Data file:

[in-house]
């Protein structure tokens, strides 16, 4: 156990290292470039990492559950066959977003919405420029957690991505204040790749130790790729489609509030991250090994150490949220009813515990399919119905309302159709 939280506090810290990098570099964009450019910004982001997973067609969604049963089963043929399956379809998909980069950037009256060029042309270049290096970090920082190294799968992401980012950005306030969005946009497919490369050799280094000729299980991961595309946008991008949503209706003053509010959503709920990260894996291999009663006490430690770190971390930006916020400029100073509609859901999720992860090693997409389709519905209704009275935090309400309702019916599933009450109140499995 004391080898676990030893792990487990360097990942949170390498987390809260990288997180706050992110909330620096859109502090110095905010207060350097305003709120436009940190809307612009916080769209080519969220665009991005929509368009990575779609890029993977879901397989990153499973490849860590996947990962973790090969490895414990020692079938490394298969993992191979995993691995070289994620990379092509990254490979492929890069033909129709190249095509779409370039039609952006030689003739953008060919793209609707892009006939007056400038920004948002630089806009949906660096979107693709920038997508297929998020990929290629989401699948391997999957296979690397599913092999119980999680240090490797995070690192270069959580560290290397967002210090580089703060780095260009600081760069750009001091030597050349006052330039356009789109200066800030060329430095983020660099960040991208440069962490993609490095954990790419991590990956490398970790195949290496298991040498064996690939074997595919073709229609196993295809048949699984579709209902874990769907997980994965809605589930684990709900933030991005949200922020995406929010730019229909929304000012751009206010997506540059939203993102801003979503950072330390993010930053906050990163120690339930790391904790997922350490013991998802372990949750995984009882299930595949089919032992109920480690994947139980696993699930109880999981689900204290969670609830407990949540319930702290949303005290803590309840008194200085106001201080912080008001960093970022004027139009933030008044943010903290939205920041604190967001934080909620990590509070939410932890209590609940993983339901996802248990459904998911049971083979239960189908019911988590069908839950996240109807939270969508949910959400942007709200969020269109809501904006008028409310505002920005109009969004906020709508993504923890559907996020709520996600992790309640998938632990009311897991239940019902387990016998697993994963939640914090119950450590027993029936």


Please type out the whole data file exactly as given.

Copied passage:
[in-house]
């Protein structure tokens, strides 16, 4: 156990290292470039990492559950066959977003919405420029957690991505204040790749130790790729489609509030991250090994150490949220009813515990399919119905309302159709 939280506090810290990098570099964009450019910004982001997973067609969604049963089963043929399956379809998909980069950037009256060029042309270049290096970090920082190294799968992401980012950005306030969005946009497919490369050799280094000729299980991961595309946008991008949503209706003053509010959503709920990260894996291999009663006490430690770190971390930006916020400029100073509609859901999720992860090693997409389709519905209704009275935090309400309702019916599933009450109140499995 004391080898676990030893792990487990360097990942949170390498987390809260990288997180706050992110909330620096859109502090110095905010207060350097305003709120436009940190809307612009916080769209080519969220665009991005929509368009990575779609890029993977879901397989990153499973490849860590996947990962973790090969490895414990020692079938490394298969993992191979995993691995070289994620990379092509990254490979492929890069033909129709190249095509779409370039039609952006030689003739953008060919793209609707892009006939007056400038920004948002630089806009949906660096979107693709920038997508297929998020990929290629989401699948391997999957296979690397599913092999119980999680240090490797995070690192270069959580560290290397967002210090580089703060780095260009600081760069750009001091030597050349006052330039356009789109200066800030060329430095983020660099960040991208440069962490993609490095954990790419991590990956490398970790195949290496298991040498064996690939074997595919073709229609196993295809048949699984579709209902874990769907997980994965809605589930684990709900933030991005949200922020995406929010730019229909929304000012751009206010997506540059939203993102801003979503950072330390993010930053906050990163120690339930790391904790997922350490013991998802372990949750995984009882299930595949089919032992109920480690994947139980696993699930109880999981689900204290969670609830407990949540319930702290949303005290803590309840008194200085106001201080912080008001960093970022004027139009933030008044943010903290939205920041604190967001934080909620990590509070939410932890209590609940993983339901996802248990459904998911049971083979239960189908019911988590069908839950996240109807939270969508949910959400942007709200969020269109809501904006008028409310505002920005109009969004906020709508993504923890559907996020709520996600992790309640998938632990009311897991239940019902387990016998697993994963939640914090119950450590027993029936």